Several factors for osteomyelitis relapse, including osteomyelitis extending for more than 3 months, bone exposure, and treatment other than surgical debridement with muscular flap, were identified as a result of results published in BMC Infectious Diseases.

The researchers evaluated 116 patients with osteomyelitis who were followed for ≥1 year after hospital discharge. The mean age of included patients was 53 years, 74.1% were men, and mean follow-up was 67.1 months. The most common bone and bacteria involved in the cases were the tibia (62.1%) and Staphylococcal aureus (58.5%), respectively.

Of this patient group, 46 underwent bone debridement, 61 underwent debridement with flap coverage, and 9 received antimicrobial therapy only. Relapse occurred in 26 patients at an average of 11.2 months after discharge. Univariate analysis indicated that duration of osteomyelitis longer than 3 months (P =.025), number of severity factors (P =.02), and absence of surgery (P =.004) were associated with osteomyelitis relapse. Using a Cox regression analysis, duration longer than 3 months (P =.012), bone exposure (P =.0003), and type of surgery (P <.0001) were associated with relapse. When looking at surgical modalities, bone debridement with muscle flap was associated with better outcomes than either no surgery (P <.0001) or debridement only (P =.004).

Study investigators noted several study limitations related to retrospective studies, a reduced sample size to analyze subgroups, and the long inclusion period. Although they acknowledged that these were largely unavoidable in a single-center series, the researchers concluded, “the single-center series ensured a greater homogeneity in the evaluation and management of the patients, the very long period of follow-up ensured the detection of late relapses and, finally, the long period of recruitment did not seem to bias the results as the year of diagnosis did not have any significant influence on the outcome (P = 0.8).”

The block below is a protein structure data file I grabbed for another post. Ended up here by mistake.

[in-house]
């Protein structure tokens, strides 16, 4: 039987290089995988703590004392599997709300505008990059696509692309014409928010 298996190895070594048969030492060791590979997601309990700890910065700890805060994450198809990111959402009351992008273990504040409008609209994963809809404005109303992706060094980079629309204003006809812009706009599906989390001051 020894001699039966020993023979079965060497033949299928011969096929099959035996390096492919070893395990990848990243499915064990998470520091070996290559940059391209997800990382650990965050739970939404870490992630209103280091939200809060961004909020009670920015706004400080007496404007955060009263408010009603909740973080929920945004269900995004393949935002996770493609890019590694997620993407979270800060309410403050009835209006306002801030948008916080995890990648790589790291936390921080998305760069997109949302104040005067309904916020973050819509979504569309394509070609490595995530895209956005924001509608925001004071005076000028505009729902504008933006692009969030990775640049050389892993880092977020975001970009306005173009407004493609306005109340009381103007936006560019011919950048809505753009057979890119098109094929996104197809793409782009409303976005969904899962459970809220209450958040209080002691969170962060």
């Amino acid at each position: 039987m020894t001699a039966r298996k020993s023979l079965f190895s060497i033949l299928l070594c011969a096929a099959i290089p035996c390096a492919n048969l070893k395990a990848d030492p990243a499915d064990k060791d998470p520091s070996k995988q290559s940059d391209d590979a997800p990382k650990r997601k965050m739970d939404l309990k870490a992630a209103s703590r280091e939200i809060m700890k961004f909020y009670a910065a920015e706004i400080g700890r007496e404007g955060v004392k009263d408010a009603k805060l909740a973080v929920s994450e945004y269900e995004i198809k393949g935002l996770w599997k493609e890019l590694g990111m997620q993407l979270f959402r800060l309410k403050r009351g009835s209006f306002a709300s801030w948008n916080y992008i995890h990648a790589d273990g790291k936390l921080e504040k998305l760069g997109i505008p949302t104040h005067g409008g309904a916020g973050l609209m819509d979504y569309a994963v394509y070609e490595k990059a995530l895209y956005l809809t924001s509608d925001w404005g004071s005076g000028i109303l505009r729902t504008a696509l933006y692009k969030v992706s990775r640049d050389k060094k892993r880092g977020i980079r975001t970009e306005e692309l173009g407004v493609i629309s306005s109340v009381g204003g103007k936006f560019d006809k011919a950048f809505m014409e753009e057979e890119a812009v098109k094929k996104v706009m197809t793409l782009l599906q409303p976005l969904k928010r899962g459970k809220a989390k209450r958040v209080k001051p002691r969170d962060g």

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The study investigators recommended that according to their results, surgical modalities other than debridement should be considered suboptimal, and that bone exposure and infection duration will favor poorer outcomes. They also suggested further studies are required to validate the severity of the factors they identified, and to design better treatment strategies.

Reference

Garcia Del Pozo E, Collazos J, Carton JA, Camporro D, Asensi V. Factors predictive of relapse in adult bacterial osteomyelitis of long bones. BMC Infect Dis. 2018;18:635.